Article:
05 May 2011

another day, another danelectro

So yesterday morning I had a brainwave. I'd spent the last couple of days practising a short set for the support slot that evening. I'd thought up one at the weekend and decided, nah, scrap it. I was, in a word, Stuck. I bought a new guitar - a PRS SE custom semi-hollow - two months ago and I'm well happy with it, it's lovely and playable. But I felt I was neglecting the equally lovely twelve string electric I bought two years ago. It's a Danelectro DC-12 with a beautiful retro look and feel and I love playing it. Plus, I reflected, the twelve-string would more suit the sort of support set I was doing - a swift half hour of (hopefully) memorable tunes before the main act. I'd never used it live before… why not string it up and use it for the gig?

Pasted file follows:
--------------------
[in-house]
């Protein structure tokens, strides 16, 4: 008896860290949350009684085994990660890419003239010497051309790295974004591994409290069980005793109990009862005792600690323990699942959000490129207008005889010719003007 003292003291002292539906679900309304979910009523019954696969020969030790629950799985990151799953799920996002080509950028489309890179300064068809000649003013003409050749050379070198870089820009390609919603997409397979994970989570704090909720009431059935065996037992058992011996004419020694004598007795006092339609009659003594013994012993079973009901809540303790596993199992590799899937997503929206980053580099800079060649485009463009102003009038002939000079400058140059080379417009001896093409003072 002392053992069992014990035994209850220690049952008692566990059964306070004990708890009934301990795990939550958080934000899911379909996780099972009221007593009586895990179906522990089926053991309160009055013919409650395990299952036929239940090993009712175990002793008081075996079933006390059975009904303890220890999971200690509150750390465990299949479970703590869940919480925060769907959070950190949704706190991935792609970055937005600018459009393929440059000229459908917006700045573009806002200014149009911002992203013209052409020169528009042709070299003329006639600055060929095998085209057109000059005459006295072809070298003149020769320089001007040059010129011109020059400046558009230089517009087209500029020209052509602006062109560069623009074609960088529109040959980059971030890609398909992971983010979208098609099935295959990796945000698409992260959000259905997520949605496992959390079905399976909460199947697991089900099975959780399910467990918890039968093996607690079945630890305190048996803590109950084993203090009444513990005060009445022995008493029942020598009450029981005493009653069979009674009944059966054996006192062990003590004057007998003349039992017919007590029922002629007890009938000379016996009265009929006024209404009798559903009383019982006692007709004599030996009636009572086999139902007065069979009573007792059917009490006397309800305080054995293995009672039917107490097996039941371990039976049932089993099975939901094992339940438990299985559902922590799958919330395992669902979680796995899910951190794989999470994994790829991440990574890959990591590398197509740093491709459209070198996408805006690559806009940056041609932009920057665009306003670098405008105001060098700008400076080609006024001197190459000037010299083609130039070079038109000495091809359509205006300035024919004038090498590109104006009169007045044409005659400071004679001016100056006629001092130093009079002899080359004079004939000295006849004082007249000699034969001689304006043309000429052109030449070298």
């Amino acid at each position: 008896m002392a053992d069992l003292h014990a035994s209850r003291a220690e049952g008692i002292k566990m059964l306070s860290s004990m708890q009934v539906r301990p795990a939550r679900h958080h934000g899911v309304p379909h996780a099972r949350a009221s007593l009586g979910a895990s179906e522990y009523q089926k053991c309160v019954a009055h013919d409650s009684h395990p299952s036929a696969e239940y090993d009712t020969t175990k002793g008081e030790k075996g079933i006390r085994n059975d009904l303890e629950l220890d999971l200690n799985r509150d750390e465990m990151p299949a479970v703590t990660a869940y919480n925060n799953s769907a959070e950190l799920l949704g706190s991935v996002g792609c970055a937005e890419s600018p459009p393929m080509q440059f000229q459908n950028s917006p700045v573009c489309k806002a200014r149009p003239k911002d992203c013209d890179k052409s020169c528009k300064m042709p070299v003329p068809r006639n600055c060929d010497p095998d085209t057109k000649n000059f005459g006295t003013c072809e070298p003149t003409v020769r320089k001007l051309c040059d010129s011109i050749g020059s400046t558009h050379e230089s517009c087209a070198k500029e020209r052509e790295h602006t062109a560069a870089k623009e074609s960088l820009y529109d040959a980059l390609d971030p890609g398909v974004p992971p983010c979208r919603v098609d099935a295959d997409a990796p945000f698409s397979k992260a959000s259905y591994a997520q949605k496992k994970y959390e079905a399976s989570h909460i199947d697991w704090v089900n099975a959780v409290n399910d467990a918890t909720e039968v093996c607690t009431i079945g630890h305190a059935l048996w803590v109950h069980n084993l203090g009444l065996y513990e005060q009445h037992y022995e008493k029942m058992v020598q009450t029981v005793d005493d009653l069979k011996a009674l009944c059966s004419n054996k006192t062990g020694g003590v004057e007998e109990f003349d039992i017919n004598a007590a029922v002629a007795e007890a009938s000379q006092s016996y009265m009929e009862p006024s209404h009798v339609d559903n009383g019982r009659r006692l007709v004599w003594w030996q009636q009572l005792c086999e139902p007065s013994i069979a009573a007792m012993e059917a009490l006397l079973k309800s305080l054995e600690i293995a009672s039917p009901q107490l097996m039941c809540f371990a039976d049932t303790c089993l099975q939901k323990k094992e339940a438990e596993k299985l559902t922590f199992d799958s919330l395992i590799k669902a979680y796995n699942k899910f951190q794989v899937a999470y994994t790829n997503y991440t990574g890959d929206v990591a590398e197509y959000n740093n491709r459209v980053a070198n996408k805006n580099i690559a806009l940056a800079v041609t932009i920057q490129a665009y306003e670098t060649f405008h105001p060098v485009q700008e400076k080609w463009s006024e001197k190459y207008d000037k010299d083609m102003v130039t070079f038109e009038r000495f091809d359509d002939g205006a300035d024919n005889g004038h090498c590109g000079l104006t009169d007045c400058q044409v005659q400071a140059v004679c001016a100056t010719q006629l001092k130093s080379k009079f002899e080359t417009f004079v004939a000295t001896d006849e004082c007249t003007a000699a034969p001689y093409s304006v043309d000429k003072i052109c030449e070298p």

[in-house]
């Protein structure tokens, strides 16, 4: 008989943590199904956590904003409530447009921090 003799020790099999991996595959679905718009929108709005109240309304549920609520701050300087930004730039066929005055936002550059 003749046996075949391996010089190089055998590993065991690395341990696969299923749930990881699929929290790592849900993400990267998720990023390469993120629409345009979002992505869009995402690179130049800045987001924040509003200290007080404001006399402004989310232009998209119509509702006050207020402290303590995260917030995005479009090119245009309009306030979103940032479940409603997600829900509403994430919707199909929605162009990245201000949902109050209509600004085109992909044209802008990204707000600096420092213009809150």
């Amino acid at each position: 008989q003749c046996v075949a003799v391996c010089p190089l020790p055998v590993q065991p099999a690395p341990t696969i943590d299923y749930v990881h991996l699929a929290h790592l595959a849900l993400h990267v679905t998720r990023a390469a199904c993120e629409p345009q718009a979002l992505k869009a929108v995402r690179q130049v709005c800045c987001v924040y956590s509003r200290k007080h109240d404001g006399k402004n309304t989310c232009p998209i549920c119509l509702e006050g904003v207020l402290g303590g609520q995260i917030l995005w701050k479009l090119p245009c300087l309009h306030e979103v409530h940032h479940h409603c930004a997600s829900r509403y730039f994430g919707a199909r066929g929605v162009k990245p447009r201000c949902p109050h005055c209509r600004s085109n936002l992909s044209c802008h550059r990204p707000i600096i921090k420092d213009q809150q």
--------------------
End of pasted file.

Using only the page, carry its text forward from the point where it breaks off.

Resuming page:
I'd spent the last couple of months staring at two sets of nickel-wound strings I'd had to order online especially for the twelve-string. Here in busker-town you can find a set of bronze-wound, acoustic "twelve-string strings" no problem. But nickelwound for electric? No way José. Fine if you want to be Leadbelly but not if you want to be Roger McGuinn. But praise the lord for the good people at strings.ie - I got two sets of nickelwound strings shipped practically overnight, with a voucher for a discount on my next order. They weren't cheap but they never are.